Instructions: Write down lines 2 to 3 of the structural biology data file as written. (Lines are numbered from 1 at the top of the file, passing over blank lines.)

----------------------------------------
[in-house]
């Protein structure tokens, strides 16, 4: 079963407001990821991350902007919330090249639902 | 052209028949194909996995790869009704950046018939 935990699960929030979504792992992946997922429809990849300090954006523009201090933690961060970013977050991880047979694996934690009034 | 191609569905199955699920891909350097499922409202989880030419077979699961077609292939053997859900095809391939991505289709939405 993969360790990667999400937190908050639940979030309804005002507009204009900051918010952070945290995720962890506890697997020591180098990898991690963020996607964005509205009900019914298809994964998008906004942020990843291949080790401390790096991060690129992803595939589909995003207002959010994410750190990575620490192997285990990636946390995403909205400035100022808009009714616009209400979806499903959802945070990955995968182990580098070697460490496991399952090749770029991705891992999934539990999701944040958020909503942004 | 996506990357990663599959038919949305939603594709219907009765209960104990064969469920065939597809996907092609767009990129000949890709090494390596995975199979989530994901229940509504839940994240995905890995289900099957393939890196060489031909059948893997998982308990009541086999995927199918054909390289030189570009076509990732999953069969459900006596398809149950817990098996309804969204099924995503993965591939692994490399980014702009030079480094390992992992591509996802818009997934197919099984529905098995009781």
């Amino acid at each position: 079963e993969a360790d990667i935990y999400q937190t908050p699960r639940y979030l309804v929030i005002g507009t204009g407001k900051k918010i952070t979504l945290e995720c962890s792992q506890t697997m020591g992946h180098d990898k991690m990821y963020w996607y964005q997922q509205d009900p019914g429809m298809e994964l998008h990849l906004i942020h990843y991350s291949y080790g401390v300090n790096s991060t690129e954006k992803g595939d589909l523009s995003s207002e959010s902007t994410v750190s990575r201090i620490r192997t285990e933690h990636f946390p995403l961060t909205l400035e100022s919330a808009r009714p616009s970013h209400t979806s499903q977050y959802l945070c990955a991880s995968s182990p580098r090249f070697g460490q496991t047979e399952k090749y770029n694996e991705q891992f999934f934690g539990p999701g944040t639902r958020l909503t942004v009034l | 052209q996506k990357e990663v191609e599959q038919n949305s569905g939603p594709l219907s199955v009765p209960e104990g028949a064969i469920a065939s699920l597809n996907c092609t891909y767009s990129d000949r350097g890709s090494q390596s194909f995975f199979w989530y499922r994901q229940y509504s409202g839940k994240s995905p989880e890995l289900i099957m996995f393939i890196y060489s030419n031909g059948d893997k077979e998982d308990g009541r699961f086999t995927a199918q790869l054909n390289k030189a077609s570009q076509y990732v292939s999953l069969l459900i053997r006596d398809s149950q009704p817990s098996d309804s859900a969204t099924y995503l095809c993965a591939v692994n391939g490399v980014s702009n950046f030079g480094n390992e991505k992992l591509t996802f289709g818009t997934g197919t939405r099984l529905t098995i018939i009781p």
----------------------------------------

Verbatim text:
């Protein structure tokens, strides 16, 4: 079963407001990821991350902007919330090249639902 | 052209028949194909996995790869009704950046018939 935990699960929030979504792992992946997922429809990849300090954006523009201090933690961060970013977050991880047979694996934690009034 | 191609569905199955699920891909350097499922409202989880030419077979699961077609292939053997859900095809391939991505289709939405 993969360790990667999400937190908050639940979030309804005002507009204009900051918010952070945290995720962890506890697997020591180098990898991690963020996607964005509205009900019914298809994964998008906004942020990843291949080790401390790096991060690129992803595939589909995003207002959010994410750190990575620490192997285990990636946390995403909205400035100022808009009714616009209400979806499903959802945070990955995968182990580098070697460490496991399952090749770029991705891992999934539990999701944040958020909503942004 | 996506990357990663599959038919949305939603594709219907009765209960104990064969469920065939597809996907092609767009990129000949890709090494390596995975199979989530994901229940509504839940994240995905890995289900099957393939890196060489031909059948893997998982308990009541086999995927199918054909390289030189570009076509990732999953069969459900006596398809149950817990098996309804969204099924995503993965591939692994490399980014702009030079480094390992992992591509996802818009997934197919099984529905098995009781």
């Amino acid at each position: 079963e993969a360790d990667i935990y999400q937190t908050p699960r639940y979030l309804v929030i005002g507009t204009g407001k900051k918010i952070t979504l945290e995720c962890s792992q506890t697997m020591g992946h180098d990898k991690m990821y963020w996607y964005q997922q509205d009900p019914g429809m298809e994964l998008h990849l906004i942020h990843y991350s291949y080790g401390v300090n790096s991060t690129e954006k992803g595939d589909l523009s995003s207002e959010s902007t994410v750190s990575r201090i620490r192997t285990e933690h990636f946390p995403l961060t909205l400035e100022s919330a808009r009714p616009s970013h209400t979806s499903q977050y959802l945070c990955a991880s995968s182990p580098r090249f070697g460490q496991t047979e399952k090749y770029n694996e991705q891992f999934f934690g539990p999701g944040t639902r958020l909503t942004v009034l | 052209q996506k990357e990663v191609e599959q038919n949305s569905g939603p594709l219907s199955v009765p209960e104990g028949a064969i469920a065939s699920l597809n996907c092609t891909y767009s990129d000949r350097g890709s090494q390596s194909f995975f199979w989530y499922r994901q229940y509504s409202g839940k994240s995905p989880e890995l289900i099957m996995f393939i890196y060489s030419n031909g059948d893997k077979e998982d308990g009541r699961f086999t995927a199918q790869l054909n390289k030189a077609s570009q076509y990732v292939s999953l069969l459900i053997r006596d398809s149950q009704p817990s098996d309804s859900a969204t099924y995503l095809c993965a591939v692994n391939g490399v980014s702009n950046f030079g480094n390992e991505k992992l591509t996802f289709g818009t997934g197919t939405r099984l529905t098995i018939i009781p």